|Open Music Ensemble
Hometown: New York City, New York
Web site: http://ww.myspace.com/openmusicensemble
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The Open Music Ensemble is a cooperative of versatile, improvising acoustic musicians and vocalists, a pioneer in the development and performance of "Open Music", and the performance arm of the Open Music Circle (see www.myspace.com/openmusiccircle), a twice-monthly gathering of acoustic instrument players, vocalists and dancers.
The Ensemble musicians allow the music they create to come through them rather than try to create the music they play. With few exceptions, the notes, rhythms, and sounds in an Ensemble performance are intuitively created by the Ensemble members during the performance as they listen to each other and permit themselves to respond spontaneously to what they hear. By listening and standing out of the way, the Ensemble's sounds and rhythms move to a deeper level and offer the audience a more profound musical experience. We call this way of performing "Open Music". The Pulitzer prize-winning composer Charles Wuorinen articulated this concept recently at the Guggenheim Museum when he stated that he does not create music, but rather lets it pass through him. Some listeners have called our music Open Free-Jazz.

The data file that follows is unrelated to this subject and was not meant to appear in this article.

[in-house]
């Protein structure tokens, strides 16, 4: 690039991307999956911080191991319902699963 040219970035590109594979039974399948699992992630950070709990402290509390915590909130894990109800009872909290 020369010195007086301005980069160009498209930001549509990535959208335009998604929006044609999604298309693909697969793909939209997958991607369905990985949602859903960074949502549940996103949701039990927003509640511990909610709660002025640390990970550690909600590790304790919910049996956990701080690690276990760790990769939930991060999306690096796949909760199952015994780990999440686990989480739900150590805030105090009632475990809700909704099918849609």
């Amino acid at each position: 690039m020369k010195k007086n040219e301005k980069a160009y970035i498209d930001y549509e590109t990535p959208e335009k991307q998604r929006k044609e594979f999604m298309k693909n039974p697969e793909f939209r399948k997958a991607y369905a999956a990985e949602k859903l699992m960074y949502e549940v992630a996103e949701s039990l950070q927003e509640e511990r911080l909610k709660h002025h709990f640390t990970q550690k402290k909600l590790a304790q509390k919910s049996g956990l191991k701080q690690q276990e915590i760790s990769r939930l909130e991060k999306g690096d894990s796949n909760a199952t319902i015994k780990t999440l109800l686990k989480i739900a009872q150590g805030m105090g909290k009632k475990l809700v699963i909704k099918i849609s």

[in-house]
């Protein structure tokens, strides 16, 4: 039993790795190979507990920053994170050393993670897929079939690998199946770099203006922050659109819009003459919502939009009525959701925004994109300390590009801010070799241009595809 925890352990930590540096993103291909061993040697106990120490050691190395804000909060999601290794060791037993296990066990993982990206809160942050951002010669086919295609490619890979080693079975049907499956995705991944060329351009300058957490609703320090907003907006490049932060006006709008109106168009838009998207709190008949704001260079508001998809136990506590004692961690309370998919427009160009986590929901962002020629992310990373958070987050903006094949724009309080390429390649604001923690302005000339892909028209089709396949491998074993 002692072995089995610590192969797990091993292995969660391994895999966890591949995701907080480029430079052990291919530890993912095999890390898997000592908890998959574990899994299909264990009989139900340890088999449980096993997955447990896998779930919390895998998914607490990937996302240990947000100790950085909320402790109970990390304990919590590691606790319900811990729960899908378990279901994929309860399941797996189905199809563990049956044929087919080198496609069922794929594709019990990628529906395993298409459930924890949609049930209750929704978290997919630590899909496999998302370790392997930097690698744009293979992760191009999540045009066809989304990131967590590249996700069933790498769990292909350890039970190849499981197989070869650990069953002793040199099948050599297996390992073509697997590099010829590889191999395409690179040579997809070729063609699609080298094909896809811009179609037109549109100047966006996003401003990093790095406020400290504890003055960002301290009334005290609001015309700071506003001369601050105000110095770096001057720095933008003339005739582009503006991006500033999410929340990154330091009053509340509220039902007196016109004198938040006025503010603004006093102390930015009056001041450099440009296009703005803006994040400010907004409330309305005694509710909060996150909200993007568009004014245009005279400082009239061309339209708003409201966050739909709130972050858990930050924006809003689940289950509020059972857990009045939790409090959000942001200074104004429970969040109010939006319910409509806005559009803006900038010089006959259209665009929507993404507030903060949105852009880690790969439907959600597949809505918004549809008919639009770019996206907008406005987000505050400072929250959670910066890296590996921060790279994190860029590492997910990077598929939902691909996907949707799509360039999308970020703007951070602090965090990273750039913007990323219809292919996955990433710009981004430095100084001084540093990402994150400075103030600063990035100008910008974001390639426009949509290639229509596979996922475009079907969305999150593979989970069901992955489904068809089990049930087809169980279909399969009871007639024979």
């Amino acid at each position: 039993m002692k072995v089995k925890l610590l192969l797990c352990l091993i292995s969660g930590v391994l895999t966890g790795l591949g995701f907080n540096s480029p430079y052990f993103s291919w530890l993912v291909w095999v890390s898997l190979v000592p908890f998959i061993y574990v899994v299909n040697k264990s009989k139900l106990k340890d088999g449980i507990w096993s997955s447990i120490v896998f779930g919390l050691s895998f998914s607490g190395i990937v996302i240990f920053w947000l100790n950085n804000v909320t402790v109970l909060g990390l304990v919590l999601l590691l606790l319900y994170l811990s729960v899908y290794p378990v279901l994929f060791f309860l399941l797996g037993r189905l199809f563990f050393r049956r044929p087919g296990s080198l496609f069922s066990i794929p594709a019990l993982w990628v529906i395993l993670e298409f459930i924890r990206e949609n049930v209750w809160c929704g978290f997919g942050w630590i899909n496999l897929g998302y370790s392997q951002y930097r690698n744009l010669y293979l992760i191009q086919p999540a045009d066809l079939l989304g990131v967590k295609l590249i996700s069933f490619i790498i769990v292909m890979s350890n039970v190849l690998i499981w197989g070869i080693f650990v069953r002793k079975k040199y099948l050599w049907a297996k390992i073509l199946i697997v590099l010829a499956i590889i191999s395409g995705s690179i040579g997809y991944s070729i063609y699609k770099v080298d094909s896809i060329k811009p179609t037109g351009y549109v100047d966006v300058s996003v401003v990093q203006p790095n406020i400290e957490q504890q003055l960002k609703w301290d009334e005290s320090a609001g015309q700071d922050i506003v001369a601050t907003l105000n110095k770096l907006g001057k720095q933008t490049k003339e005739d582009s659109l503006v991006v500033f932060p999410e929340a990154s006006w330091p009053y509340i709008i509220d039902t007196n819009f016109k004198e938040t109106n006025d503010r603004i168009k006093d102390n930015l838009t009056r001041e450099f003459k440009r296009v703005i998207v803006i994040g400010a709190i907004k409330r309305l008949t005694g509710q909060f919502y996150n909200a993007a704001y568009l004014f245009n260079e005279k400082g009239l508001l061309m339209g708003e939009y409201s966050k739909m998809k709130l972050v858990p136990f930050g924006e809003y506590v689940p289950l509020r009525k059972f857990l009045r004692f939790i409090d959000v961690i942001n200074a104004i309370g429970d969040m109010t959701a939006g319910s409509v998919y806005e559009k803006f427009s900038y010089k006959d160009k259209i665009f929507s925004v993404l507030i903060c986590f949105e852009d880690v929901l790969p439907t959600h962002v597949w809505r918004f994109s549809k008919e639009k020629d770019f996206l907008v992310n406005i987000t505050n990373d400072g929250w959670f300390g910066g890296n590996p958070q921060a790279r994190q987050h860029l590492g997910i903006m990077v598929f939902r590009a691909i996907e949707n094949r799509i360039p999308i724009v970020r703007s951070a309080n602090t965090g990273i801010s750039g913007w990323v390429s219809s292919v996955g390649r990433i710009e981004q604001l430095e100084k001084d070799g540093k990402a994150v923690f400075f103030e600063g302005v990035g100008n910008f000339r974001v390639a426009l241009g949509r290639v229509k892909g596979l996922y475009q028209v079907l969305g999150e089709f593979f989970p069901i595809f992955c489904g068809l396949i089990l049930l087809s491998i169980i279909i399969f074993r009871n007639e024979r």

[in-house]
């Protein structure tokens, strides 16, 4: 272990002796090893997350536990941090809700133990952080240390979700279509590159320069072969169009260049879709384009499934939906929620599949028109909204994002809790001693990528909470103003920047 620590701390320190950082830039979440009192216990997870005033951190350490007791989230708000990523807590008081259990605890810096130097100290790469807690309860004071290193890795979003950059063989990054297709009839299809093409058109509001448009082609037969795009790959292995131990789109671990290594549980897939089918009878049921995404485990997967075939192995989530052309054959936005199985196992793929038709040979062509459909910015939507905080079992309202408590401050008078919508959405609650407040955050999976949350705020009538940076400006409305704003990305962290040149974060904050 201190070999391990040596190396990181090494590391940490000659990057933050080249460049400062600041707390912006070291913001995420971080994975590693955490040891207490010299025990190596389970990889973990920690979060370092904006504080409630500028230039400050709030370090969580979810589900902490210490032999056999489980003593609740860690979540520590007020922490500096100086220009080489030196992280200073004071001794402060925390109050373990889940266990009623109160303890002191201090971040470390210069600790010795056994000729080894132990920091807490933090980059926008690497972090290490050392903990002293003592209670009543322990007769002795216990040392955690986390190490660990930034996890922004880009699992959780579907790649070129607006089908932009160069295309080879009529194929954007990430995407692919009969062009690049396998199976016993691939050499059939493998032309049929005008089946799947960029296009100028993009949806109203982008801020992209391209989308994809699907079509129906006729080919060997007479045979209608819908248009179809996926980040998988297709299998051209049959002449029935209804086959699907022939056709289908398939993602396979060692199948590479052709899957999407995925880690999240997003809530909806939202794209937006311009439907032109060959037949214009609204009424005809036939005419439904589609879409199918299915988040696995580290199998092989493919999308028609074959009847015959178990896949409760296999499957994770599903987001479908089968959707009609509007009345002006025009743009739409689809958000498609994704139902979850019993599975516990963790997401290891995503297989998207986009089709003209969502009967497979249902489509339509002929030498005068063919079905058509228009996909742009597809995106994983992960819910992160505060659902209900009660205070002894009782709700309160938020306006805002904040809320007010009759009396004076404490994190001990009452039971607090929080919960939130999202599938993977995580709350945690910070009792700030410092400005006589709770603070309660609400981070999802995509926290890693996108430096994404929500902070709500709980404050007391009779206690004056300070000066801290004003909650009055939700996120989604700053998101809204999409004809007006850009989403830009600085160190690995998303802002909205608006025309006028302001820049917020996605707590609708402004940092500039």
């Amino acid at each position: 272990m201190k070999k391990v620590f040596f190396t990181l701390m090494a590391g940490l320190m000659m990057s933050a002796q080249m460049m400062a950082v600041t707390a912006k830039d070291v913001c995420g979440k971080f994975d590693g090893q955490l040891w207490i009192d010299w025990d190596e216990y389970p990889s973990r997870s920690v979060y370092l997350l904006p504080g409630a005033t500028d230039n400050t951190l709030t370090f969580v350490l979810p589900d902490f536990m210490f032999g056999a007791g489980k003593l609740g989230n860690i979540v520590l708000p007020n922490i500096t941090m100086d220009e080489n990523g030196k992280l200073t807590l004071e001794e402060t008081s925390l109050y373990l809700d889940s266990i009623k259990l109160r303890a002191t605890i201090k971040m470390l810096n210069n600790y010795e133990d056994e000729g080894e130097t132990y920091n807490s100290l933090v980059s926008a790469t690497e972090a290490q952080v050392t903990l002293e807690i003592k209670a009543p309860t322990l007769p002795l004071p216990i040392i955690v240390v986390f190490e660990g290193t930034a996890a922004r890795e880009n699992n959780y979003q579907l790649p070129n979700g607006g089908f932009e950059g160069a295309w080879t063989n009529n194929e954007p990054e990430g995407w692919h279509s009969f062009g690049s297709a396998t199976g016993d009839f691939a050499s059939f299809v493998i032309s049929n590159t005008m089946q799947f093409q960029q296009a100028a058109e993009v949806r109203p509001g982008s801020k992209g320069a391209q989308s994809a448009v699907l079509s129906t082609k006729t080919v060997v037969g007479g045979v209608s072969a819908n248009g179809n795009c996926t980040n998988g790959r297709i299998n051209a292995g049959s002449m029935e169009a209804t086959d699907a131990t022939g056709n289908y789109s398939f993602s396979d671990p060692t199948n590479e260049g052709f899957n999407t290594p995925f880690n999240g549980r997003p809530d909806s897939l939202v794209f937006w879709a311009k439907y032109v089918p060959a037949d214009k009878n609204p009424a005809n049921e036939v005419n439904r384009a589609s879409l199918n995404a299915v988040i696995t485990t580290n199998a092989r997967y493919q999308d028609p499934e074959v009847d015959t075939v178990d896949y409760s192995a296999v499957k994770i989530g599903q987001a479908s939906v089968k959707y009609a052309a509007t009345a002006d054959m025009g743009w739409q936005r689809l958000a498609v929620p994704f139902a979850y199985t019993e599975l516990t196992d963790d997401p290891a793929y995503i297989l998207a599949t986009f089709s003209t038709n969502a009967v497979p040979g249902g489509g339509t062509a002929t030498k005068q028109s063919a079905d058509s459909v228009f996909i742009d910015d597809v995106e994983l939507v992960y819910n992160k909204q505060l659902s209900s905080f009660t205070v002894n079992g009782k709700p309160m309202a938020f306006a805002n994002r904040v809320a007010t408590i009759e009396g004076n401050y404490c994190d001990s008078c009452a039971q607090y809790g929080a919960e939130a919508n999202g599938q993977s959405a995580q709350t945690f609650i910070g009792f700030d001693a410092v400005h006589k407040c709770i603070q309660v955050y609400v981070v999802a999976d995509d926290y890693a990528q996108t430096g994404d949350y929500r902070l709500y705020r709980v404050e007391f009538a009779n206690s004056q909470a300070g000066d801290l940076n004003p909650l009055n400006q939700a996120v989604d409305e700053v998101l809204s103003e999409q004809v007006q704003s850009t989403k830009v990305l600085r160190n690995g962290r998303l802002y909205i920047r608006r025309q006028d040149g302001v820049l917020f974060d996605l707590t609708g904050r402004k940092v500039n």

Improv Plus: An Open Music Ensemble performance is not only improvised but it is often structured in advance specifically for the occasion or location. For example, when performing for a celebration of Losar, the Tibetan New Year, the Ensemble created and performed a piece inspired by three Tibetan melodies recorded in 1921 on the first Mount Everest expedition. And at the Bowery Poetry Club we created and performed an improvised composition honoring and inspired by the musical history of the Bowery. We call this form of performance a "structured improv".
New Music: The Ensemble offers its members the opportunity to serve as the musical director of the Ensemble for a particular performance and in that capacity to create a composition for the Ensemble to perform. This has resulted in Tom Zlabinger's "Liberated Harmony", a musical deconstruction of Western harmonic patterns, and Dawoud Kringle's "Free Blues", a raga-based sequence with Blues phrasing and rhythm, two notably innovative compositions. The Ensemble is most interested in fostering such works.